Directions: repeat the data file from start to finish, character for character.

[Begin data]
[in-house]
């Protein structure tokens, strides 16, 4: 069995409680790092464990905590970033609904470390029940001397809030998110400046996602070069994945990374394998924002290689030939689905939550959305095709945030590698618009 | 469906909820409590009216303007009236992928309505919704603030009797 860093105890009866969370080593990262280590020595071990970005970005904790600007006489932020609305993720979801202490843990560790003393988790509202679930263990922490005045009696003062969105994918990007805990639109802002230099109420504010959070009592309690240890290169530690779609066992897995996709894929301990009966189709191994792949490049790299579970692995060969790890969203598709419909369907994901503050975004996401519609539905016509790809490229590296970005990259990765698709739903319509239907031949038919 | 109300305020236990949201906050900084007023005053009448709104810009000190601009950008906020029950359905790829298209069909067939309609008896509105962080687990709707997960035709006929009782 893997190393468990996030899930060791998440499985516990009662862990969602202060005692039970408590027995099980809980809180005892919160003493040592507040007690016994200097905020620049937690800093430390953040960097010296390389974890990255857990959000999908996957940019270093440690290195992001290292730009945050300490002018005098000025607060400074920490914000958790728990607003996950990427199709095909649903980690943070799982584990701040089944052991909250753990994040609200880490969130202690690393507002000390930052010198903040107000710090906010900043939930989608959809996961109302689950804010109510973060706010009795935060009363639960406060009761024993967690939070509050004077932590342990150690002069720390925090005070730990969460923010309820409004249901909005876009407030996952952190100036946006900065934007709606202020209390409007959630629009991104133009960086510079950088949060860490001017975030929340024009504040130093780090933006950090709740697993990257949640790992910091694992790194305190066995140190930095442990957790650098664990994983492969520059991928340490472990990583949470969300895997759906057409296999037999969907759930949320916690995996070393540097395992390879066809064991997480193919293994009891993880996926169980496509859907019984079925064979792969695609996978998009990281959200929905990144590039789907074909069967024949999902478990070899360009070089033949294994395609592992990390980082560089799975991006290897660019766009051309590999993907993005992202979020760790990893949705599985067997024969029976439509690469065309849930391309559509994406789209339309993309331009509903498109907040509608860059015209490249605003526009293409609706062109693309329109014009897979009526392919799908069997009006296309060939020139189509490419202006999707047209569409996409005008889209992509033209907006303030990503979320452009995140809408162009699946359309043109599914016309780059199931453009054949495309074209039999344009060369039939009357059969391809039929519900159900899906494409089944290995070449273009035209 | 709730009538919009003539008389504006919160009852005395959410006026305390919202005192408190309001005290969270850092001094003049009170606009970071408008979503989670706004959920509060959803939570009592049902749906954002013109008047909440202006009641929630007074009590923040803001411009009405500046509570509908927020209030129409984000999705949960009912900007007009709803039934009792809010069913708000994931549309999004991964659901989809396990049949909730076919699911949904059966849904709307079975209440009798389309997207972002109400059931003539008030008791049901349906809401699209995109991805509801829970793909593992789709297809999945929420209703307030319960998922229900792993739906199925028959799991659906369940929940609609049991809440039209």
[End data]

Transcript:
[in-house]
């Protein structure tokens, strides 16, 4: 069995409680790092464990905590970033609904470390029940001397809030998110400046996602070069994945990374394998924002290689030939689905939550959305095709945030590698618009 | 469906909820409590009216303007009236992928309505919704603030009797 860093105890009866969370080593990262280590020595071990970005970005904790600007006489932020609305993720979801202490843990560790003393988790509202679930263990922490005045009696003062969105994918990007805990639109802002230099109420504010959070009592309690240890290169530690779609066992897995996709894929301990009966189709191994792949490049790299579970692995060969790890969203598709419909369907994901503050975004996401519609539905016509790809490229590296970005990259990765698709739903319509239907031949038919 | 109300305020236990949201906050900084007023005053009448709104810009000190601009950008906020029950359905790829298209069909067939309609008896509105962080687990709707997960035709006929009782 893997190393468990996030899930060791998440499985516990009662862990969602202060005692039970408590027995099980809980809180005892919160003493040592507040007690016994200097905020620049937690800093430390953040960097010296390389974890990255857990959000999908996957940019270093440690290195992001290292730009945050300490002018005098000025607060400074920490914000958790728990607003996950990427199709095909649903980690943070799982584990701040089944052991909250753990994040609200880490969130202690690393507002000390930052010198903040107000710090906010900043939930989608959809996961109302689950804010109510973060706010009795935060009363639960406060009761024993967690939070509050004077932590342990150690002069720390925090005070730990969460923010309820409004249901909005876009407030996952952190100036946006900065934007709606202020209390409007959630629009991104133009960086510079950088949060860490001017975030929340024009504040130093780090933006950090709740697993990257949640790992910091694992790194305190066995140190930095442990957790650098664990994983492969520059991928340490472990990583949470969300895997759906057409296999037999969907759930949320916690995996070393540097395992390879066809064991997480193919293994009891993880996926169980496509859907019984079925064979792969695609996978998009990281959200929905990144590039789907074909069967024949999902478990070899360009070089033949294994395609592992990390980082560089799975991006290897660019766009051309590999993907993005992202979020760790990893949705599985067997024969029976439509690469065309849930391309559509994406789209339309993309331009509903498109907040509608860059015209490249605003526009293409609706062109693309329109014009897979009526392919799908069997009006296309060939020139189509490419202006999707047209569409996409005008889209992509033209907006303030990503979320452009995140809408162009699946359309043109599914016309780059199931453009054949495309074209039999344009060369039939009357059969391809039929519900159900899906494409089944290995070449273009035209 | 709730009538919009003539008389504006919160009852005395959410006026305390919202005192408190309001005290969270850092001094003049009170606009970071408008979503989670706004959920509060959803939570009592049902749906954002013109008047909440202006009641929630007074009590923040803001411009009405500046509570509908927020209030129409984000999705949960009912900007007009709803039934009792809010069913708000994931549309999004991964659901989809396990049949909730076919699911949904059966849904709307079975209440009798389309997207972002109400059931003539008030008791049901349906809401699209995109991805509801829970793909593992789709297809999945929420209703307030319960998922229900792993739906199925028959799991659906369940929940609609049991809440039209």